Wednesday, April 17, 2013

Controlling backtracking in MFlow

MFlow Web applications are defined like console applications, as sequences of interactions with the user. When the user press the back button and send a request from a previous page, the application backtrack to the statement that match the request, so that the application resume from this point on. That way, the state is synchronized with the user navigation. This may be the skeleton of a flow with a shopping page that manage a shopping cart


shop products= do 
   setHeader $ body . html
   setTimeouts 120 (30*24*60*60) 
   loop emptyCart 
   where 
   loop cart= do 
      r <- step . ask $ products <** showCart cart 
                      <+> wlink () << p << exit shop case r of 
      case r of 
       (Just bought,_) -> loop cart 
       _               -> breturn cart


This flow has a single ask statement, but it is within a loop and step make this result persistent. Let's see what this means. setTimeouts establishes how long the process is running in memory and how long the serialized session data is recorded, respectively. Each product selected on each ask request is stored in the log. If, after two minutes, the user select another product, the process will be restarted and will recover the shopping cart state by re-executing the loop, taking as input the log content until the log is finished. Unless the user does not enter for a month, in which case, the log will be deleted and the shopping cart will appear empty. When the user press the "exit shop" link, the flow will return the shop cart to the calling flow. In the previous example, it is noteworthy that, if the user is adding products to the shopping cart, when he press the back button, the previous page will appear, with one product less in the cart. In this page, when he select other product and send the request, the application will backtrack one step in the loop, so the shopping cart will roll back from the last transaction and the shopping cart will reflect the page that the user is seeing. This synchronization of state and pages occurs on every case thanks to the backtracking mechanism. So that if the user is in a shopping cart and go back, he see pages with less and less items. When the user decides to proceed from this point the state of the shopping cart -because of the backtracking- will match "magically" with what is displayed in the user page.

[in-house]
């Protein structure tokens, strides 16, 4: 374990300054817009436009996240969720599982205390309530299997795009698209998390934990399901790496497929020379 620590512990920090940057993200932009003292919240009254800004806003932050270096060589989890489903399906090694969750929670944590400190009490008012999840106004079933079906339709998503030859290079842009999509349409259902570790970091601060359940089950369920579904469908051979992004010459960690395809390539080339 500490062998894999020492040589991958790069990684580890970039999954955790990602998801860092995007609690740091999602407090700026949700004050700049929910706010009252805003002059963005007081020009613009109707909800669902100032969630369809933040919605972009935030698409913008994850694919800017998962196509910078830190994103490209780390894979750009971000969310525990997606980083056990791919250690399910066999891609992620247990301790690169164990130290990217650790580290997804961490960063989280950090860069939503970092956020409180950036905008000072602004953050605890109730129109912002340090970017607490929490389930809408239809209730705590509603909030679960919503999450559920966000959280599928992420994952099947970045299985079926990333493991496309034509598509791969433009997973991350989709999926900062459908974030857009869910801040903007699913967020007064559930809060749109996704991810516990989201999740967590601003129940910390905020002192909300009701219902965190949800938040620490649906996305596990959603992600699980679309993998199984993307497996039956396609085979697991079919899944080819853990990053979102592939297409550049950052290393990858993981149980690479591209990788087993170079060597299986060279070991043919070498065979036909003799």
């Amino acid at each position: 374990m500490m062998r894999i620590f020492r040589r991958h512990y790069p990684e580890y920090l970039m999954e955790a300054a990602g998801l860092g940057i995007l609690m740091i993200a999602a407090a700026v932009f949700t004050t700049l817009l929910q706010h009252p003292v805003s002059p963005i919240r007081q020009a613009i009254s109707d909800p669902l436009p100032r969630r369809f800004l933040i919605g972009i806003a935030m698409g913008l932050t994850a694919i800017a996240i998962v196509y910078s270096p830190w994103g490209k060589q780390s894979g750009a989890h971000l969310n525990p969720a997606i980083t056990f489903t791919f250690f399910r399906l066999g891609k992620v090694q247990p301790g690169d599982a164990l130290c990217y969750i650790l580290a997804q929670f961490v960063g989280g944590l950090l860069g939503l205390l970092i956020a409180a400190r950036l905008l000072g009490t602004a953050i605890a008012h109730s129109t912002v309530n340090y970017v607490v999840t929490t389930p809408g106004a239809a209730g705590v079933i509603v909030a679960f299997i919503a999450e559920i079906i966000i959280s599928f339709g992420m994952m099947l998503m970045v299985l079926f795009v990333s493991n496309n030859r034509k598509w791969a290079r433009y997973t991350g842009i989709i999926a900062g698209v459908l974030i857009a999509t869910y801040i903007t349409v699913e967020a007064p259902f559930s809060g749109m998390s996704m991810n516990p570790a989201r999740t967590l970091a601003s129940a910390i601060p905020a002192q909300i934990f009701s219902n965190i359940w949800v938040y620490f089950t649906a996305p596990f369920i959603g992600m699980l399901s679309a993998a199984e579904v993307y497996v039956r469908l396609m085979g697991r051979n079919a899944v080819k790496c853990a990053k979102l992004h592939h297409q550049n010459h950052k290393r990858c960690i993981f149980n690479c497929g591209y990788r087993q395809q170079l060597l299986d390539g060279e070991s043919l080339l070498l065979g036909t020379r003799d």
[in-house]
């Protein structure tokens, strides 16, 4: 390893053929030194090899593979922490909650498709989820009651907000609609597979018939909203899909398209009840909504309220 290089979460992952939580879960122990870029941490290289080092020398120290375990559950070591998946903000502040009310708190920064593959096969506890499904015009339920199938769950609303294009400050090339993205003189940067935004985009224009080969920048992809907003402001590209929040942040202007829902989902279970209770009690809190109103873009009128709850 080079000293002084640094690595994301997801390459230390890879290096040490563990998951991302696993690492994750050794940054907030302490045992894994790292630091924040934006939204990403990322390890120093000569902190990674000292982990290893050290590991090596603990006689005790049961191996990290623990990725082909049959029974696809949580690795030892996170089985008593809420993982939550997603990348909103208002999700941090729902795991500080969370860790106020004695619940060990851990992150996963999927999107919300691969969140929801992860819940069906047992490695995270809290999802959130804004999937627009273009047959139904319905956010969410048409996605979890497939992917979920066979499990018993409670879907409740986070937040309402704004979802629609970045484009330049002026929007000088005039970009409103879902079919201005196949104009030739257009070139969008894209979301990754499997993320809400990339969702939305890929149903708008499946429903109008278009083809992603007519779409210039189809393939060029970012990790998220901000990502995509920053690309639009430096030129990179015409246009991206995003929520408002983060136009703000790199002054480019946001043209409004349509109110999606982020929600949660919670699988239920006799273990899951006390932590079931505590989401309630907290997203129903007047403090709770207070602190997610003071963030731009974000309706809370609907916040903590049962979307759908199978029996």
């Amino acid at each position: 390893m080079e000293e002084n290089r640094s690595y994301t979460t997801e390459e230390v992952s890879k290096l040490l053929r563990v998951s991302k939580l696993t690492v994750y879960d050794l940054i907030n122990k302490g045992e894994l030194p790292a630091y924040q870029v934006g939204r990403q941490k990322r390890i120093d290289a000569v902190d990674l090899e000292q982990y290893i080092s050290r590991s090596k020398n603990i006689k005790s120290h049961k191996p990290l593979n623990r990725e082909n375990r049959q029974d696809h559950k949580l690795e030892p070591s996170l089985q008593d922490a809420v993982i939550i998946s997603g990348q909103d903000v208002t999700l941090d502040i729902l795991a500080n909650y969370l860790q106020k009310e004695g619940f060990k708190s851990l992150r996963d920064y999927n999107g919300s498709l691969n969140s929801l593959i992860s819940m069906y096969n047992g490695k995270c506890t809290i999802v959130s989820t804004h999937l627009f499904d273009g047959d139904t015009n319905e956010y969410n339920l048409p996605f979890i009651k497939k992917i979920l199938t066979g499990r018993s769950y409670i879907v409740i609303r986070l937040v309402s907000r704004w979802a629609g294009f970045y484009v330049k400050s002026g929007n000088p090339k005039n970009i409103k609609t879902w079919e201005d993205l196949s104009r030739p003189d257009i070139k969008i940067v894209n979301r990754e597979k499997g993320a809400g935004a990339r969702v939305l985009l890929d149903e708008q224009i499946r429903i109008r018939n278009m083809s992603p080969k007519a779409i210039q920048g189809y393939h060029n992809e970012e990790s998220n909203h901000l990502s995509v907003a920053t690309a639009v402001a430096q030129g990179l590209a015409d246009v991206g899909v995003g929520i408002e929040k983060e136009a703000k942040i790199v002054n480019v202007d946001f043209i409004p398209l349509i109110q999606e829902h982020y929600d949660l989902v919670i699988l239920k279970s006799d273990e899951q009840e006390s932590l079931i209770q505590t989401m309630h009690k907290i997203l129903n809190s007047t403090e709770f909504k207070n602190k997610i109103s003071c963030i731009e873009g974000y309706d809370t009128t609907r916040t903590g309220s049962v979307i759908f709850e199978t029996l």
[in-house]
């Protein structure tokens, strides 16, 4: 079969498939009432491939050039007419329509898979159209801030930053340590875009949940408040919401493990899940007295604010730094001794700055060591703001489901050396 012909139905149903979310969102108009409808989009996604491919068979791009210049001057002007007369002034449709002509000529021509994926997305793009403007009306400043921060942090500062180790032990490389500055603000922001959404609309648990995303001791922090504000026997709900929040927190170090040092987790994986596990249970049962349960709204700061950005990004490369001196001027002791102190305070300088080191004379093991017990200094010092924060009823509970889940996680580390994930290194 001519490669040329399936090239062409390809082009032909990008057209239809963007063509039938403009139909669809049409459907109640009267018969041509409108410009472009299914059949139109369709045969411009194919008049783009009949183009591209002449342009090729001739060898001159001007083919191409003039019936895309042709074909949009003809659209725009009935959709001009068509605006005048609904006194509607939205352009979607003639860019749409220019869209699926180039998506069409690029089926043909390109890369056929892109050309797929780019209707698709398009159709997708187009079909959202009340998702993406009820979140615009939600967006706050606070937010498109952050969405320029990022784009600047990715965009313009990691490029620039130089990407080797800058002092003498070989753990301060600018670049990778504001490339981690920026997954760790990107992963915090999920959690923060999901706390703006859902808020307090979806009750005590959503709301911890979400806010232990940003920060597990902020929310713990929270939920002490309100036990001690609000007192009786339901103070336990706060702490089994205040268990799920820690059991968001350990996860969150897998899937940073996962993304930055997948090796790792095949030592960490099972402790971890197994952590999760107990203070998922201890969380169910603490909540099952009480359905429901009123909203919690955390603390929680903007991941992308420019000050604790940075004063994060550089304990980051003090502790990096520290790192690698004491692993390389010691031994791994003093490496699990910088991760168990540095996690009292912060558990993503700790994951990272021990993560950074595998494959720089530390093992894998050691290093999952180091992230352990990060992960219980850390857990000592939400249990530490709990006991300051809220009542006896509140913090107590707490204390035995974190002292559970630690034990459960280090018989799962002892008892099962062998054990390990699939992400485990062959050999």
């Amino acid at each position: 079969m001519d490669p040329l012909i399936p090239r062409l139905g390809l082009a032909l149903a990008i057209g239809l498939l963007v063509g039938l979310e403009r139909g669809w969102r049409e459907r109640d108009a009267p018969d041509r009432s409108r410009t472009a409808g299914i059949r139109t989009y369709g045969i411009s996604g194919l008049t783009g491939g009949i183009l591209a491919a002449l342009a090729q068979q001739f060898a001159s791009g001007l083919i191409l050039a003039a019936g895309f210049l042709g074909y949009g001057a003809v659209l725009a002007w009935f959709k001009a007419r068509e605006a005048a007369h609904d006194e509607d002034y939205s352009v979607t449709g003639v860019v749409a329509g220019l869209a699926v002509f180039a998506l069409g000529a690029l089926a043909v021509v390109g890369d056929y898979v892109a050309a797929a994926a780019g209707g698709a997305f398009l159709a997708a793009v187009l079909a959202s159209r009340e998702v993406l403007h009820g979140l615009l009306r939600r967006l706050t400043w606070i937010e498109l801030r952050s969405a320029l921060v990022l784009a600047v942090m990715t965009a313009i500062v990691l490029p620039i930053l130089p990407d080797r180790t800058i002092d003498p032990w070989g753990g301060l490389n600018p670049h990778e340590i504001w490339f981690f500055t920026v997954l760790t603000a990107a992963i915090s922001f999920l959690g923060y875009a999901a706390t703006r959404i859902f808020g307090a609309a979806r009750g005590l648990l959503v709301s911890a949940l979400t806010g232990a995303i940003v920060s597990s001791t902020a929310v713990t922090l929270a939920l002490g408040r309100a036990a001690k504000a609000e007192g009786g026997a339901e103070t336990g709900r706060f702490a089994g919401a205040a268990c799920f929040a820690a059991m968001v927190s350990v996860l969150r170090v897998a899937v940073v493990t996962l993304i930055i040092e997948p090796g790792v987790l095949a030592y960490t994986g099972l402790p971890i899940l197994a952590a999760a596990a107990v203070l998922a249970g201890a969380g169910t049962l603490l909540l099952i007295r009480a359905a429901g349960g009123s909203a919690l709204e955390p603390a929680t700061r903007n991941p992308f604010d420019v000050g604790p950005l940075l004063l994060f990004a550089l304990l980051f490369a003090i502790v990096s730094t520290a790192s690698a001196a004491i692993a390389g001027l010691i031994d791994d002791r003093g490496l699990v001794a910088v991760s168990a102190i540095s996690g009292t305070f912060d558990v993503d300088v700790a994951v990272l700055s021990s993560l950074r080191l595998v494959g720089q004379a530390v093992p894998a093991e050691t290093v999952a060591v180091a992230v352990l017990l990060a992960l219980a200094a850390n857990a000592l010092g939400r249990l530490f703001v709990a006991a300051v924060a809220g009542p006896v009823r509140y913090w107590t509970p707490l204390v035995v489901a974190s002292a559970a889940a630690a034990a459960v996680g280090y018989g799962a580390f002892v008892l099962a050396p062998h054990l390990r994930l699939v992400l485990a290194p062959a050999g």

All this is fine, but sometimes it is dangerous to go back. For example when a transaction that can not be undone has been done. For example a payment. For this purpose, it is necessary a cut in backtracking.

 I added preventGoingBack, and pushed it to the Git repository. It perform this cut in backtracking when going back in the flow. When this condition is detected, ir executes a subflow that is the parameter. Usually this subflow consist of a single ask statement that present a single page with an error. When going forward, the statement is transparent:

    ask $ wlink () << b << "press here to pay 100000 $ "
    payIt
    preventGoingBack . ask $ b << "You payed 10000 once" ++> wlink () << b << " Please press here"
    ask $ wlink () << b << "Press the back button to verify that you can not pay again" 
    where
    payIt= liftIO $ print "paying"

Here preventGoingBack does not permit to navigate back to code before himself. The user can go back in the browser, but what the user will see when he press a button or link in the flow, is the message of preventGoingBack and their available options, after which the flow will proceed normally.

This example uses the last version of MFlow at https://github.com/agocorona/MFlow.

It uses the last version of Workflow https://github.com/agocorona/Workflow

TCache : https://github.com/agocorona/TCache

RefSerialize: https://github.com/agocorona/RefSerialize
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